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International Seafood & Fisheries Trade

Seafood Trade has always played an important part in the fisher’s livelihood, even in ‘subsistence’ fisheries. International fish trade has been increasing very rapidly in recent decades. An estimated 45% of the world catch is now traded internationally. The widespread use of refrigeration and improved transportation and communications have facilitated a vast expansion of trade.

The volume of global fish production amounted to 177.8 million metric tons in 2019, up from 148.1 million metric tons in 2010. Fish is one of the most widely consumed foods in the world, and it is only becoming more popular over time.

The global seafood market is projected to reach approximately 155.32 billion U.S. dollars in value by the year 2023, up from about 130 billion U.S. dollars in 2018. Though seafood features heavily in the cuisines of many different cultures, the most prominent countries involved in both export and import of processed fish and seafood worldwide are China, India, Japan, South Korea & Thailand.

The seafood market worldwide is expected to expand considerably over the next several years. In 2017 the global seafood market was valued at 125.2 billion U.S. dollars and is expected to grow to 155.32 billion dollars by 2023. The country that catches the highest volume of fish is China followed by Indonesia and India. China also is home to the largest fish and seafood processing industry in the world, generating 31.6 billion U.S. dollars of revenue in 2018.

World fisheries are a dynamically developing sector of the food industry, and many States have striven to take advantage of their new opportunities by investing in modern fishing fleets and processing factories in response to growing international demand for fish and fishery products. It became clear, however, that many fisheries resources could not sustain an often uncontrolled increase of exploitation.


These Guidelines for Responsible Fish Trade have no legal status and are intended to provide general advice in support of the implementation of Article 11.2: Responsible international trade developed by the United Nations Movement

  1. The provisions of this Code should be interpreted and applied in accordance with the principles, rights, and obligations
  2. International trade in fish and fishery products should not compromise the sustainable development of fisheries and responsible utilization of living aquatic resources.
  3. Should ensure that measures affecting international trade in fish and fishery products are transparent, based, when applicable, on scientific evidence, and are in accordance with Internationally agreed rules.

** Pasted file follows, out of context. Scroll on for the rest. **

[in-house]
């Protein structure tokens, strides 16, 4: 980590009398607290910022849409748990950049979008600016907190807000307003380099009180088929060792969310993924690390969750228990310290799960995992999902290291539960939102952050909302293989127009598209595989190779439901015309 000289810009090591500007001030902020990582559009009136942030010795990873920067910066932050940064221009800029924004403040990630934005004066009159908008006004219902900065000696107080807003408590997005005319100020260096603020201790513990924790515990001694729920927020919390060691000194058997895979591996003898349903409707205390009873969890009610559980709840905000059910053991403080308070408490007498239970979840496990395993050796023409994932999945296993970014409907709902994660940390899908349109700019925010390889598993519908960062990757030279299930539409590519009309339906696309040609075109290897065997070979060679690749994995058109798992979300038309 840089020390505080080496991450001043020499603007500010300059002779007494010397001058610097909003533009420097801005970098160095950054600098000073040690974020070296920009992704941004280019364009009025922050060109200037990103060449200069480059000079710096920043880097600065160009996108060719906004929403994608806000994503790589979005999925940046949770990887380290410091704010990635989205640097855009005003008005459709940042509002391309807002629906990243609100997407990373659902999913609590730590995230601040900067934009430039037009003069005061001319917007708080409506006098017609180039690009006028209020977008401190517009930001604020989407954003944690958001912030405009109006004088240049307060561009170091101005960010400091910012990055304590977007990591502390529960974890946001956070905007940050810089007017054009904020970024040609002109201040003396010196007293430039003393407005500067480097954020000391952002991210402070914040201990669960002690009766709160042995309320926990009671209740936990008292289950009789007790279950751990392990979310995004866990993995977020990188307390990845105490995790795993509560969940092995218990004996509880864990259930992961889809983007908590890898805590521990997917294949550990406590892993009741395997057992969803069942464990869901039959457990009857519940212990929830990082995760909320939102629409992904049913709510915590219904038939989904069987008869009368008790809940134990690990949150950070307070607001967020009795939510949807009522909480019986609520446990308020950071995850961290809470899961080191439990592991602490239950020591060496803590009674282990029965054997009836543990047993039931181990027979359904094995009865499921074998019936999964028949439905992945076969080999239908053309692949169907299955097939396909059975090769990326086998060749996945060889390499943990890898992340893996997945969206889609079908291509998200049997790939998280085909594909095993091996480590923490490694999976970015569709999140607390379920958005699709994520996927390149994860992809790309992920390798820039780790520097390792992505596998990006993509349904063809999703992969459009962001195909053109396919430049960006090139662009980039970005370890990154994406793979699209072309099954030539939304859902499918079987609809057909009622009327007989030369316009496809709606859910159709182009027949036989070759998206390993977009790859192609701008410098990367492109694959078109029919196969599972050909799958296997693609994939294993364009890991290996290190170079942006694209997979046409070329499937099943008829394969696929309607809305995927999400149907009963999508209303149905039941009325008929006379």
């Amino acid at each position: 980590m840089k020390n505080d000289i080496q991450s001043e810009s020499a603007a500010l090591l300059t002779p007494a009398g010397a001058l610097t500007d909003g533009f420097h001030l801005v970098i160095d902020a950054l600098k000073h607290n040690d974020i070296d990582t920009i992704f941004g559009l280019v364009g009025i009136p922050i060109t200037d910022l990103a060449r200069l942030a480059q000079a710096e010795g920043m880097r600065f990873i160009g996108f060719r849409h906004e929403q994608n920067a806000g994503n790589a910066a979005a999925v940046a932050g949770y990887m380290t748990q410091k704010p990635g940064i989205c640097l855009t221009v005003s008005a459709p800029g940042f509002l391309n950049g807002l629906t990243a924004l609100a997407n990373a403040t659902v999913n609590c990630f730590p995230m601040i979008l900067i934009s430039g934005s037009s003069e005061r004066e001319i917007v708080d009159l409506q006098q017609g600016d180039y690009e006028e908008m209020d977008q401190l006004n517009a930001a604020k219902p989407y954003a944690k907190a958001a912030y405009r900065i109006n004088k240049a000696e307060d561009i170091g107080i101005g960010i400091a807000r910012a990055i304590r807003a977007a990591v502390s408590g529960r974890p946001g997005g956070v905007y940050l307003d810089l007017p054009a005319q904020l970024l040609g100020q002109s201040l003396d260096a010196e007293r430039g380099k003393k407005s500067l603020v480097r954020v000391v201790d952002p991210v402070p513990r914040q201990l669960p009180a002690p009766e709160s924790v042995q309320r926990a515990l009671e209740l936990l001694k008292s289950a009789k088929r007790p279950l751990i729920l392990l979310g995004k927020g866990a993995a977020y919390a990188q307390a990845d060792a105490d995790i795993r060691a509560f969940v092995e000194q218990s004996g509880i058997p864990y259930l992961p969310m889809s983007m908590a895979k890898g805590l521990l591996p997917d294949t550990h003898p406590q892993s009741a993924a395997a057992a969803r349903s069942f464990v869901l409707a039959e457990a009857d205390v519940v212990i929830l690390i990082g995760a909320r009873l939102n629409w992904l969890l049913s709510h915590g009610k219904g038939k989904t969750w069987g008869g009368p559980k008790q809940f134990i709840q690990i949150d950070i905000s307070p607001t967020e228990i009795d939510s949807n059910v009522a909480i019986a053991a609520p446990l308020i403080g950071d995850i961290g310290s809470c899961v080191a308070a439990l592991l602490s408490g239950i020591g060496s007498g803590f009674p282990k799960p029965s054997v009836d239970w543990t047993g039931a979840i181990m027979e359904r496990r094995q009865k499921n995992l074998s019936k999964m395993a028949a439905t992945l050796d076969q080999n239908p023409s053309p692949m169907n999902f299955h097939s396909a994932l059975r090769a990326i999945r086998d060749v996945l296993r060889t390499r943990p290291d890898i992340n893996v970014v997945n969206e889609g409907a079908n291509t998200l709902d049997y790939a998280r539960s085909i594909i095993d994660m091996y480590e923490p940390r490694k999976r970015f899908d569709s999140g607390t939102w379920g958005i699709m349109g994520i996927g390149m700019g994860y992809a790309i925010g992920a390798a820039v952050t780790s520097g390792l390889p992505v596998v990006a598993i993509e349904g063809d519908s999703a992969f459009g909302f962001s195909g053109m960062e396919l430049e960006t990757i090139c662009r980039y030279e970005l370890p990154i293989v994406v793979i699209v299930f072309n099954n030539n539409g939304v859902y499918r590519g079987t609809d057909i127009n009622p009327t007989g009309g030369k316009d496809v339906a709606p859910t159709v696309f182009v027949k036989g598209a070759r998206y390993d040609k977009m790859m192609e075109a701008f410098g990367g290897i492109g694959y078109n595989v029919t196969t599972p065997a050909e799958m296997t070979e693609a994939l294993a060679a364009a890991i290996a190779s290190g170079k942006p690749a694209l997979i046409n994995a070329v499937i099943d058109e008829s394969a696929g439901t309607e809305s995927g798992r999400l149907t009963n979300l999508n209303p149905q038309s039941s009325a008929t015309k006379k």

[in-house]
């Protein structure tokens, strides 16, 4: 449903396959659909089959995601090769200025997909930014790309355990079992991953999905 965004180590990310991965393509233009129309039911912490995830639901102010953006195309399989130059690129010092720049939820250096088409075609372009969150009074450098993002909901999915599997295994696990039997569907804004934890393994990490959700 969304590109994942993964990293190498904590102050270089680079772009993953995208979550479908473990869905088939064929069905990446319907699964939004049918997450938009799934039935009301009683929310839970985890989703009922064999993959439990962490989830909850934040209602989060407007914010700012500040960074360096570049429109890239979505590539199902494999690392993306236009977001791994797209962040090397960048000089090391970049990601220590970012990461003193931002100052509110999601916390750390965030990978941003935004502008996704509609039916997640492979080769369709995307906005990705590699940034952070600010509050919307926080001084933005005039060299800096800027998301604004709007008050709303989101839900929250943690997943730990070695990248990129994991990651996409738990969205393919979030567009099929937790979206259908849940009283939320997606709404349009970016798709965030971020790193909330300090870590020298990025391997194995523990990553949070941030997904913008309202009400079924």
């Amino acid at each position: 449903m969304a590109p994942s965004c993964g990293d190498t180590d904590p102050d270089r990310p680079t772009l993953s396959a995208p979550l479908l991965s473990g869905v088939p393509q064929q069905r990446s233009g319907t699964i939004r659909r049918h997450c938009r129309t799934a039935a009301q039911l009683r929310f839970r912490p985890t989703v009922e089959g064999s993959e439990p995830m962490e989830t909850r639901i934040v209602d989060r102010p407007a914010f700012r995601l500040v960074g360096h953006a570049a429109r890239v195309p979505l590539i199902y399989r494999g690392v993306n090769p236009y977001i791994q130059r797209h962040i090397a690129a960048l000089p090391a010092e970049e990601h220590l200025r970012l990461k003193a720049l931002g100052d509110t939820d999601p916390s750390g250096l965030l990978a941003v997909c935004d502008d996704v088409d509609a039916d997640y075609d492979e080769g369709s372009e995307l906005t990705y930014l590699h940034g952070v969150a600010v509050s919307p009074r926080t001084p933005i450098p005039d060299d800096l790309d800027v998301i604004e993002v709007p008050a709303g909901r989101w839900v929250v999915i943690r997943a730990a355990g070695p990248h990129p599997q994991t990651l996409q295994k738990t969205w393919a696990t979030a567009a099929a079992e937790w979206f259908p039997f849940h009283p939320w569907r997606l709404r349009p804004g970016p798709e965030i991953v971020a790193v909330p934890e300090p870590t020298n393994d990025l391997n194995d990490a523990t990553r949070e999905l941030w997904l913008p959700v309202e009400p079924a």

4. Fish trade measures adopted by States to protect human or animal life or health, the interests of consumers or the environment, should not be discriminatory
  5. Liberalize trade in fish and fishery products and eliminate barriers and distortions to trade such as duties, quotas and non-tariff barriers
  6. Should not directly or indirectly create unnecessary or hidden barriers to trade which limit the consumer’s freedom of choice Of supplier or that restrict market access.
  7. Should not condition access to markets to access to Resources.
  8. Should not link access to markets to the purchase of Specific technology or sale of other products.
  9. Should cooperate in complying with relevant international agreements regulating trade in endangered species.
  10. Should develop international agreements for trade in live specimens where there is a risk of environmental damage in importing or exporting
  11. Should cooperate to promote adherence to, and effective implementation of relevant international standards for trade in fish And fishery products and living aquatic resource conservation.
  12. Should not undermine conservation measures for living Aquatic resources in order to gain trade or investment benefits.
  13. Should cooperate to develop internationally acceptable rules or standards for trade in fish and fishery products
  14. Actively participate in relevant regional and multilateral fora, such as the WTO, in order to ensure equitable, non-discriminatory trade in fish and fishery products as well as wide adherence to multilaterally agreed fishery conservation measures.
  15. Promotion of international fish trade and export production do not result in environmental degradation or adversely impact the nutritional rights and needs of people for whom fish is critical to their health and well-being and for whom other comparable sources of food are not readily available or affordable.

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